Water Economics and Financing


Opening Remarks by Angel Gurría, OECD Secretary-General

Book Launch for the Horizontal Water Programme, 16 March 2010, Paris, France


Thank you for being here and contributing to the OECD Water Programme. I am deeply convinced that good water management is important for a stronger, cleaner and fairer economy. And we face some urgency. If we don’t do anything, almost half of the world’s population will live in areas of severe water stress in 2030, while climate change will only exacerbate these trends. So, clearly, business as usual is not an option.

To face this challenge, the OECD focuses its efforts on the policy and institutional responses on pricing, financing infrastructure and sustainable management of water resources.

Today, we release three major publications on water. The first one focuses on “Pricing Water Resources and Water and Sanitation Services”. It shows that households and industry in many countries increasingly pay the true cost of the water they consume. However, tariffs vary significantly across OECD countries. A bathtub of water in Denmark and Scotland can cost 10 times more than in Mexico, while Irish households pay no direct fees for water. It also shows that, in most OECD countries, it remains a challenge to balance financial, environmental and social objectives in water pricing policies. For example, low income households in Hungary and Mexico sometimes pay over 4% of their disposable income on water and wastewater services.


 >> Watch video: OECD Secretary-General, says water is a precious resource and must be priced accordingly.

Today we also release “Sustainable Management of Water Resources in Agriculture”, accompanied by country-specific background reports on water pricing in Australia, Japan, Korea, Mexico, Turkey, United States. It shows that, while water use by farmers decreased in some countries, especially in Eastern Europe, some OECD countries such as Turkey, New Zealand, Greece and Korea recorded large increases since the 1990s. But, to feed the growing world population, agricultural production is projected to double by 2050. Farmers will thus need to improve water efficiency. For that, they should pay not only the operation and maintenance costs, but also their fair share of the capital costs of water infrastructure. And this will not necessarily hurt agricultural production.

Meanwhile, increasing investment in water and sanitation infrastructure remains a priority in developing countries. “Innovative Financing Mechanisms for the Water Sector” examines ways to attract new financial resources to do so. For example, the Indian state of Tamil Nadu improved small water utilities’ access to capital markets by pooling their investment projects as a package, and combining different sources of capital to fund it. This reduces the risk of default, increases financial volume and cuts transaction costs. Other innovative financing mechanisms have been successfully employed, including blending grants and repayable financing, as well as micro-finance.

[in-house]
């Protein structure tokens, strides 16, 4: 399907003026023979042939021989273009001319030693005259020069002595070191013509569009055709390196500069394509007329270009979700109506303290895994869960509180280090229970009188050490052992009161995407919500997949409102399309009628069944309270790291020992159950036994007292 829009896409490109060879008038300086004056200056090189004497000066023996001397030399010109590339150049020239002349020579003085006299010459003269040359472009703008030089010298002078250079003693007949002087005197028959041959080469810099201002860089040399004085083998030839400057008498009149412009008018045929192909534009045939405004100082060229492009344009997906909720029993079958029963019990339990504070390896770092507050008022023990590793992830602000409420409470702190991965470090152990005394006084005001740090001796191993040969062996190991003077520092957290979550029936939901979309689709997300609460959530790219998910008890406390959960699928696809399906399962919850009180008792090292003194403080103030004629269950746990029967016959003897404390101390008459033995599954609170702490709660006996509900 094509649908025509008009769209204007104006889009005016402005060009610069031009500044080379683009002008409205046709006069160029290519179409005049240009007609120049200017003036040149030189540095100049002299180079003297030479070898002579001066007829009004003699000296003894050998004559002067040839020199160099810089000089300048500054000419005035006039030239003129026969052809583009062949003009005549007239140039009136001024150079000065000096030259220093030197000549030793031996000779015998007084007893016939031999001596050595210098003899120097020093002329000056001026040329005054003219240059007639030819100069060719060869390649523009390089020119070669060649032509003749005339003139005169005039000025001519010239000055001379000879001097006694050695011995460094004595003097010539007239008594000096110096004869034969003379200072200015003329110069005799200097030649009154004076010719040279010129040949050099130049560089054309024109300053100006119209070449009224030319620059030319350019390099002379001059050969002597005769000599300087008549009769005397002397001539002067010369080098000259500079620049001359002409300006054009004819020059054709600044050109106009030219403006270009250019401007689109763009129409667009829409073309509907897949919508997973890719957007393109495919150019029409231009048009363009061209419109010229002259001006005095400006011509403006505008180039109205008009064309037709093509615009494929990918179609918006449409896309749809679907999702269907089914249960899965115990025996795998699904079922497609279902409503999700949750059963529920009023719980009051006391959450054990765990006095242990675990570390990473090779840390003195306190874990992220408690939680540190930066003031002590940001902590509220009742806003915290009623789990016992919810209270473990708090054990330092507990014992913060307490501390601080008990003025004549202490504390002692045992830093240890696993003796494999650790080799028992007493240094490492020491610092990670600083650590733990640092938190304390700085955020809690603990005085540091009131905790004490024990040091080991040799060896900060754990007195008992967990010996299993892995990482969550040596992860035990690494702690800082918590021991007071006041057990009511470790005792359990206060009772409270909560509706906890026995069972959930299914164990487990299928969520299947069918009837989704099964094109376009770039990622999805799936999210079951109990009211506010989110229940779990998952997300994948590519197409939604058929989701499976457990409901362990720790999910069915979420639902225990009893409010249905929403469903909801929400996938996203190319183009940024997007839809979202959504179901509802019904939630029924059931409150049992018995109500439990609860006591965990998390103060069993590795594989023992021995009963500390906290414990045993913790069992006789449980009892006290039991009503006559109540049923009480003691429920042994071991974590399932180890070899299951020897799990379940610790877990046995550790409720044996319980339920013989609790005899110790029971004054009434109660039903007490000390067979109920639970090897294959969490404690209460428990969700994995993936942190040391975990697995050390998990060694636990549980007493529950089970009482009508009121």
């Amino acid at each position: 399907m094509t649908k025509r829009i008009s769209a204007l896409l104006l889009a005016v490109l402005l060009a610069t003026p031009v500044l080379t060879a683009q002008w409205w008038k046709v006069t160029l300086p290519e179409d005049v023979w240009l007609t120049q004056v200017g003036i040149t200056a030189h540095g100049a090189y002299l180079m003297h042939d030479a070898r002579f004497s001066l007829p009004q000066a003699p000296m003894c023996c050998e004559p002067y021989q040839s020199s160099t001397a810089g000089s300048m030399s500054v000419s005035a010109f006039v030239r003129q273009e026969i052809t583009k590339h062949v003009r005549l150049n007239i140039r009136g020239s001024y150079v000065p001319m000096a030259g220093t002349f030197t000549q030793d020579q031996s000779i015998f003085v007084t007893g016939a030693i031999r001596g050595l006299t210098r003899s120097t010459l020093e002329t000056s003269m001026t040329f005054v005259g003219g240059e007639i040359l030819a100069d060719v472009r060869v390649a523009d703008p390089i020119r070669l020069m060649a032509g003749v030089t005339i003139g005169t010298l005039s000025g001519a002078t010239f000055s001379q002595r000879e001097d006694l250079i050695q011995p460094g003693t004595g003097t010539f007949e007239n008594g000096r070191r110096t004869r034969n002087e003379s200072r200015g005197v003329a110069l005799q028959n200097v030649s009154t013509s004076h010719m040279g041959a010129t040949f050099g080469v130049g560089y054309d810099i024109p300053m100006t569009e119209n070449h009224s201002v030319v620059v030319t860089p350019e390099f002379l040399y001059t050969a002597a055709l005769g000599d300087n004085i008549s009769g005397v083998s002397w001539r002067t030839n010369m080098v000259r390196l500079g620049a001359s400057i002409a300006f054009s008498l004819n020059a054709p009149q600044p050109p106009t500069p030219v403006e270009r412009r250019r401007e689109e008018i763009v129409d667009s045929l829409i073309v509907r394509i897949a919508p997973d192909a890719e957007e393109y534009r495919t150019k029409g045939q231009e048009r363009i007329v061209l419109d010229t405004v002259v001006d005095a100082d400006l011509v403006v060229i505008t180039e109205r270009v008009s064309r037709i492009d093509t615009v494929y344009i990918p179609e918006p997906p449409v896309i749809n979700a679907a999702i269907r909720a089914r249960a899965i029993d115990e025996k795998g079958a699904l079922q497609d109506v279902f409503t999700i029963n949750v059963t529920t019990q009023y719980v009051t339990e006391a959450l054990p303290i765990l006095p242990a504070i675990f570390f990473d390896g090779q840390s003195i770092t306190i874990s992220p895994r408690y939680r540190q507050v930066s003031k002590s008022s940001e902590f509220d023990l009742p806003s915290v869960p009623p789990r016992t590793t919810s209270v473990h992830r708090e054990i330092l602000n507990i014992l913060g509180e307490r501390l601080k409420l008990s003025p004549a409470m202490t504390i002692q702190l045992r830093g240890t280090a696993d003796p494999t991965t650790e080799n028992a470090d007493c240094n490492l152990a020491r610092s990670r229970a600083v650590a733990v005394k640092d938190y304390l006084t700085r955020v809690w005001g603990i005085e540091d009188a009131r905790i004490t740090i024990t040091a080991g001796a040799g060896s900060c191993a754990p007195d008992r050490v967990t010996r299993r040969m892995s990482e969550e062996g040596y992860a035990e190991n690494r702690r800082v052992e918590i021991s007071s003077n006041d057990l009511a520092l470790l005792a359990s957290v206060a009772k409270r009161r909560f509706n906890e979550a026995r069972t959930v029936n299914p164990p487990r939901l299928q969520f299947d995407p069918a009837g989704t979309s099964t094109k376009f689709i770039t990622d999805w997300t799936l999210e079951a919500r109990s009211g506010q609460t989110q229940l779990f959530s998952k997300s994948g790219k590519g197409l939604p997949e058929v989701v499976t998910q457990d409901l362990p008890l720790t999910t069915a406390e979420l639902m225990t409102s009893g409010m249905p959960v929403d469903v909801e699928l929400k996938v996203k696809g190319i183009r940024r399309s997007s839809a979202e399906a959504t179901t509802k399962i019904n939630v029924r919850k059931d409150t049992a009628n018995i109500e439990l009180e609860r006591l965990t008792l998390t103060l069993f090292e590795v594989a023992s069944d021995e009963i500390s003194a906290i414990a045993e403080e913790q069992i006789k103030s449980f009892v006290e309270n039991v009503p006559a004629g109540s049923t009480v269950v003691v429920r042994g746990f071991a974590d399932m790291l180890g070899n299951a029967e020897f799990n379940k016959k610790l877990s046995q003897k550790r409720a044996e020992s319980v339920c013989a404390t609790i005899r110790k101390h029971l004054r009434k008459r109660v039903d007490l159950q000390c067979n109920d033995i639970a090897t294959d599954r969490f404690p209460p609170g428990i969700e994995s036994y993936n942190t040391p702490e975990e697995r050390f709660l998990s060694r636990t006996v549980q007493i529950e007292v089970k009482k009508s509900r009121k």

But there is much more to be done and the future agenda is open and challenging. Water has always been a high priority under my mandate and will continue to be. We will thus keep working on water issues and complete our menu of policy advice. We will do so by looking at multi-level governance and policy coherence issues, as well as quality aspects of agricultural water management. We will also work further on the important linkages between water and climate change adaptation, including on the role of agriculture. The role of water economics and financing in Green Growth is another important issue for the future. And our latest but ambitious proposal is to develop a “Stern-like” review of water security. I pushed forward this idea in Davos in January, and we hope are working hard to make it a reality.


Ladies and gentlemen,

The OECD is, and I am personally, strongly committed to provide analysis and leadership to the development of global water policy. We can bring our expertise in financing and economics of water resource management, including water supply and sanitation. We must join forces with organisations, such as UNSGAB, UN-Water, International Financial Institutions, as well as with governments, private sector and civil society organisations. Together we must face the water challenge. This is crucial for all of us, for our populations, for our economies, for our security. This is crucial for all of us, for our populations, for our economies, for our security…  I look forward to hearing your views, ideas and suggestions on key issues in the interface of water, economics and finance.


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